Listen. I didn’t expect 2016’s Doom reimagining to be good. I expected a cookie cutter, modern, first-person shooter style, demonic murder show. Doom kicked me in the teeth with heart pounding combat and a soundtrack to match. Sure, the story was almost nonexistent, but I’d gladly sacrifice a good story for feeling like a demigod. When Doom Eternal was announced, I expected Doom, but with more levels and some new weapons. Instead, id Software rebuilt the gameplay from the ground up. And gave Doom Guy new tricks to use to eradicate the demonic presence on Earth.
Similar to Doom II, Doom Guy is flung from the depths of Hell to Earth. He bears witness to a planet where the forces of Hell have slaughtered everything. Sure enough, the space marine is told he’s the only one who can fix the mess. In fact, Doom Guy is told to “rip and tear until it is done.” Doom Eternal drops the player into the middle of the action with all of the existing abilities from Doom such as the double jump. As a sweet bonus, the player starts with the chainsaw already on their side and a shotgun in their hand.
And rip and tear the player does. The combat has an added emphasis on movement combat. It has morphed into a beautiful dance between the player and the unending waves of demons. The battle arenas have an added vertical factor which allows players to leap off poles to avoid an energy blast. Players can also use this ability to position themselves to cleave enemies with the chainsaw.
Doom Eternal added two new combat abilities: blood punch and flamethrower. The blood punch is a super-charged punch that should be used to quickly eradicate a pack of weaker demons or shatter the armor of stronger foes. And the flamethrower applies a small bit of damage but forces the demon to drop armor chips to bolster the player’s defenses. The flow of battle left me in a trance, and everything became second nature, similar to rhythm games.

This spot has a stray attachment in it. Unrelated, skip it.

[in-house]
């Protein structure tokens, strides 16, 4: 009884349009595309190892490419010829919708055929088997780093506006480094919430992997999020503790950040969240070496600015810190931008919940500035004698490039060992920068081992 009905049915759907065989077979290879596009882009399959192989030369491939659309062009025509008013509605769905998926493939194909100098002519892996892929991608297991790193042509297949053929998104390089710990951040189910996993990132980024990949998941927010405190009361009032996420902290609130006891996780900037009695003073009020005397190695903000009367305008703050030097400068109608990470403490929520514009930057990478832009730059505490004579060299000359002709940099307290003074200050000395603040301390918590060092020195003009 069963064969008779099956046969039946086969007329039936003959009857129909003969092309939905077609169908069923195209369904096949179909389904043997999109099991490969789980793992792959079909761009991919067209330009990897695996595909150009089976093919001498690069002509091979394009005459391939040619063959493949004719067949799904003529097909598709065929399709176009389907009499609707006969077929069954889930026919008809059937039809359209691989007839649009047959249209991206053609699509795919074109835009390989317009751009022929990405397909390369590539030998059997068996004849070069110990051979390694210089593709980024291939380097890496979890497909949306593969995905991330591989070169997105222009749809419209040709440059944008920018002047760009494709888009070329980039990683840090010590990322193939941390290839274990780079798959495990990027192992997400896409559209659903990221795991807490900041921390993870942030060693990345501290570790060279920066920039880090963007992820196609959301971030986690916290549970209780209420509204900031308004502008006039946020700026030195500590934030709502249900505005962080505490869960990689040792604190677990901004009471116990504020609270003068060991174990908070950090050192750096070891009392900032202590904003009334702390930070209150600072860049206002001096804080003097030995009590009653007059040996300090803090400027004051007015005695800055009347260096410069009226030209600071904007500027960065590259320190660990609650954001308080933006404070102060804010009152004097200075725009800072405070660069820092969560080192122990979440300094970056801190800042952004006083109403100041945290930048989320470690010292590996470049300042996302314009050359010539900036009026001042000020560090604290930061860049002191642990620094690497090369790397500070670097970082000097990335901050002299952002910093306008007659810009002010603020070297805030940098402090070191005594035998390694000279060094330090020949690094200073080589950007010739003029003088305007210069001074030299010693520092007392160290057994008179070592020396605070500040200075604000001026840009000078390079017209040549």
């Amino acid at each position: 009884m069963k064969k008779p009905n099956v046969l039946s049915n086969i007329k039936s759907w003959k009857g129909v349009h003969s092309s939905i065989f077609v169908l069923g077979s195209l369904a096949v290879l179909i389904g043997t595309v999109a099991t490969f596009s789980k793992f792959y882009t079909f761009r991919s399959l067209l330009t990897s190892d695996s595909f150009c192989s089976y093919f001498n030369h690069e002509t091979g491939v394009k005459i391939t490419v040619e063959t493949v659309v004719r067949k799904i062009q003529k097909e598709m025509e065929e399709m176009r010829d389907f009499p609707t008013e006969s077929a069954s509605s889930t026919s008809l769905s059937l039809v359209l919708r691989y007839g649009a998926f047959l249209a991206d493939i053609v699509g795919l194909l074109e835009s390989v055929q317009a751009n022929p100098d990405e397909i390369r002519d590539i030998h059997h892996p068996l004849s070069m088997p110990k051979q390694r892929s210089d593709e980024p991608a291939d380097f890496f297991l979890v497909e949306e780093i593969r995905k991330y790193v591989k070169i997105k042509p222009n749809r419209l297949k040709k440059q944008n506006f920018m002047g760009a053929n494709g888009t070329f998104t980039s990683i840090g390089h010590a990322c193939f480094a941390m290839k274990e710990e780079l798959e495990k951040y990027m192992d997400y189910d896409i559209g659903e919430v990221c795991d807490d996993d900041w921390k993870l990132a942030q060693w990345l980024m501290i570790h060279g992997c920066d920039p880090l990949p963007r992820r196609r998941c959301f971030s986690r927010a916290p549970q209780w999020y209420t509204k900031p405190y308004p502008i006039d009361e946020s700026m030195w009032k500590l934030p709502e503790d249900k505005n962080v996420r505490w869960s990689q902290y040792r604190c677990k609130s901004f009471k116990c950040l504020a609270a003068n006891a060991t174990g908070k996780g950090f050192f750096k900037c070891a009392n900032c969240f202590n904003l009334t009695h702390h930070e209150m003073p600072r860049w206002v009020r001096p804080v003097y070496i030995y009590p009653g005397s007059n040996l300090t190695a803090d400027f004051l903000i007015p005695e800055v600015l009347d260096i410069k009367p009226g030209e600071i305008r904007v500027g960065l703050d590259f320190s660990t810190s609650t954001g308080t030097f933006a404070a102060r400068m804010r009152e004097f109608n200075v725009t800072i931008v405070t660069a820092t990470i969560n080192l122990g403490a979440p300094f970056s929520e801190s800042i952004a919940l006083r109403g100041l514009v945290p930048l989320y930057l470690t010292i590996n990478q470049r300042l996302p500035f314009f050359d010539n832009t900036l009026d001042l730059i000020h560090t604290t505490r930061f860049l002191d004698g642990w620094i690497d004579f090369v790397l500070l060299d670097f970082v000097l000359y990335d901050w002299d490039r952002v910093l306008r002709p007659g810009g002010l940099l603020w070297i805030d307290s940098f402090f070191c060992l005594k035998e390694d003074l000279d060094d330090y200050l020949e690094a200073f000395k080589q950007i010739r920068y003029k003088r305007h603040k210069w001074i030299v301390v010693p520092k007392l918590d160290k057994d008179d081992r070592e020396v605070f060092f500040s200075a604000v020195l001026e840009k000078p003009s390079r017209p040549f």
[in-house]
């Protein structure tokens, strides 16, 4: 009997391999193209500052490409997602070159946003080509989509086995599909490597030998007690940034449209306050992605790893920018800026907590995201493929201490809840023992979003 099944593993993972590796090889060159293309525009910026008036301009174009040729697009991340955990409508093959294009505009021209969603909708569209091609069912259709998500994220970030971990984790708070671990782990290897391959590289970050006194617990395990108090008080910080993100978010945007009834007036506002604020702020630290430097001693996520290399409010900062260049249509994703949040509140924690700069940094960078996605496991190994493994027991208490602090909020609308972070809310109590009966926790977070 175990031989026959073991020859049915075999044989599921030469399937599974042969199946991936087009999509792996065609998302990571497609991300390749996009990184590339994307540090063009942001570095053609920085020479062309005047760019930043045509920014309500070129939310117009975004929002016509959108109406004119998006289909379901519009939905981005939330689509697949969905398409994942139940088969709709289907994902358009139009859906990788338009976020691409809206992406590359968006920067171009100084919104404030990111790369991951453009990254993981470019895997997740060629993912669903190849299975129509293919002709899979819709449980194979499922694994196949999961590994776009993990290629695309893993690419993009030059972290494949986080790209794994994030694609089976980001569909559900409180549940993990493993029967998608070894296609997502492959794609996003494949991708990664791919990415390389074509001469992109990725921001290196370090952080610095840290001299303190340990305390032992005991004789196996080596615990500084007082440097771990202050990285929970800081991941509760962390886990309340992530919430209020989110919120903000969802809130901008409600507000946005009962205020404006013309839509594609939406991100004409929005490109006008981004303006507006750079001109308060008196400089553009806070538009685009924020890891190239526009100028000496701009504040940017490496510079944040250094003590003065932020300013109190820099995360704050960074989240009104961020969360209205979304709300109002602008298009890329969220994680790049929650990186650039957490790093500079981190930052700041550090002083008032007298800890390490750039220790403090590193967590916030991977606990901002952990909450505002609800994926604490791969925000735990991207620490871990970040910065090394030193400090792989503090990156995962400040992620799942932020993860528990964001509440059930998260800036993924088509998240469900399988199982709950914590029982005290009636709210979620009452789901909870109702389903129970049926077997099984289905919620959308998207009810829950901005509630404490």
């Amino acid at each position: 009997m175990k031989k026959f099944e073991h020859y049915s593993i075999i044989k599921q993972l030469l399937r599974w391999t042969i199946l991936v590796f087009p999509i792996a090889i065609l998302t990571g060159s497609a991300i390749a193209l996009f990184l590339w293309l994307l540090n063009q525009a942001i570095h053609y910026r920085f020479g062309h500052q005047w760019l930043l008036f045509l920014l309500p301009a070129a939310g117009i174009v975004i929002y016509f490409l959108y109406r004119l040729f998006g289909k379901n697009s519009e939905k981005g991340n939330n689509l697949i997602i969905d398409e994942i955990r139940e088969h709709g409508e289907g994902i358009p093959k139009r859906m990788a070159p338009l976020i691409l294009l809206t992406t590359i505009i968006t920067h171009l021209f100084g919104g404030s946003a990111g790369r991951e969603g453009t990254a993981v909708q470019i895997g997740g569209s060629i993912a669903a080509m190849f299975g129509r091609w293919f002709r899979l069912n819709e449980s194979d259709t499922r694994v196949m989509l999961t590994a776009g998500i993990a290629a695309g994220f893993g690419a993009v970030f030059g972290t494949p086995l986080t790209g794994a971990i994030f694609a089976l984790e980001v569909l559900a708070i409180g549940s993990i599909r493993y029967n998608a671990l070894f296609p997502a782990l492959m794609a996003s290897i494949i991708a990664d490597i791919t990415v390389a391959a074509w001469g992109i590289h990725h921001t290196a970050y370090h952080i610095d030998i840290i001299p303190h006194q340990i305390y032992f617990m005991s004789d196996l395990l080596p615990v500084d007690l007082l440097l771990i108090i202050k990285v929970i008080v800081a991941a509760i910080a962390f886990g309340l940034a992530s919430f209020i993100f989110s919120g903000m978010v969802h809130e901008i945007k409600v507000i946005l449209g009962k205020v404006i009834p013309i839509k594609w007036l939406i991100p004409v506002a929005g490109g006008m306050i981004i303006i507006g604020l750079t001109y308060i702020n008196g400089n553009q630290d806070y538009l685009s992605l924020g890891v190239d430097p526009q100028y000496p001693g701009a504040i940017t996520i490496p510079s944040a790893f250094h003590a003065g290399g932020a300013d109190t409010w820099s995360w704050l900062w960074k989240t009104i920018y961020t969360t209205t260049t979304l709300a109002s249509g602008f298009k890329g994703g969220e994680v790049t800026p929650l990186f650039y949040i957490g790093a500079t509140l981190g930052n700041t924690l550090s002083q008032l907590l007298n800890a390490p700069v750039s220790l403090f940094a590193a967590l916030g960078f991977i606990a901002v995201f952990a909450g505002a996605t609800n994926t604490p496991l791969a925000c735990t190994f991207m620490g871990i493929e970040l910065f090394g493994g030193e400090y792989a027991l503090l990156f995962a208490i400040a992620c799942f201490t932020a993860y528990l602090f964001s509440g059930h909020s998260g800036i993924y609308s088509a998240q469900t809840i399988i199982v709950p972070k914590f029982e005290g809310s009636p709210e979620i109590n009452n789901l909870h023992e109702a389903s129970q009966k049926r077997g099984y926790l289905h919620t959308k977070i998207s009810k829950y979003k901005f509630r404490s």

Aesthetically, Doom Eternal is similar to the band posters that covered my walls in high school. With a sound track to match. Combat may be Doom Eternal’s biggest strength, but the soundtrack gives it a run for its money. A mix of industrial metal, deep bass grooves, and demonic chants provide the perfect cacophony to slaughter demons. Doom has always been known for its music, but Doom Eternal raised the bar. The music perfectly matched and synced with the carnage Doom Guy inflicts.
As incredible as Doom Eternal made me feel, it did have some flaws. The story is almost non-existent. Most of the lore and story developments are masked as codex entries instead of actual information told to the player. Also the forced cutscenes overstay their welcome and feel more like obstacles to the actual game. I was happier with the parkour puzzles than I was for forced cutscenes.
The upgrade system doesn’t feel as strong as it should. I felt as strong at the beginning of the game as I did at the ending. I never felt like I got stronger or anything was useful. Upgrades felt more like a convenience than actual upgrades. With weapon grades, each weapon has essentially two paths to go down.
The player can swap between the two at will, but once the player has their own play style it is easy to ignore everything else. The freedom of choice is there, but there is no real benefit to swapping between the upgrades rather than a faster kill time. There is no penalty for preferring one style over another.
Doom Eternal felt like it was trying to reach further than it should have. The story felt forced and inorganic. While the combat is like fine wine, I could not find myself for playing for long spurts. There lacked a balance between combat, exploration, and exposition. And, unfortunately, the game suffers because of this. Doom Eternal felt one-sided. And while that side is astounding, the longer it went on the less interest I had.
All good things must come to an end, and the ending is a let down. After a decent final boss, Doom Eternal just ends. The campaign is only 15-20 hours and it makes the player feel like a badass. But once it’s done, it’s done. The victory feels hollow. There is no reward for the player besides a few cosmetic items.
Sure, there is plenty of replayability for finding cheats and secrets. It would be easier than most games to complete to 100 percent. But there is still an utter lack of conclusion. The game starts strong but isn’t able to hold itself up beyond being able to rip and tear. There is a season pass that promises additional missions and content, but the game feels incomplete. I would have preferred a cliffhanger like the reimagined Doom than a walk into the sunset.
Doom Eternal is a bigger, gorier, louder game than Doom could have imagined. Yeah, Doom Eternal sways a little here and there, but the experience is second to none. What the game offered is the most self indulgent game so far this year. Doom Eternal is a treat that should be slowly savored and not rushed.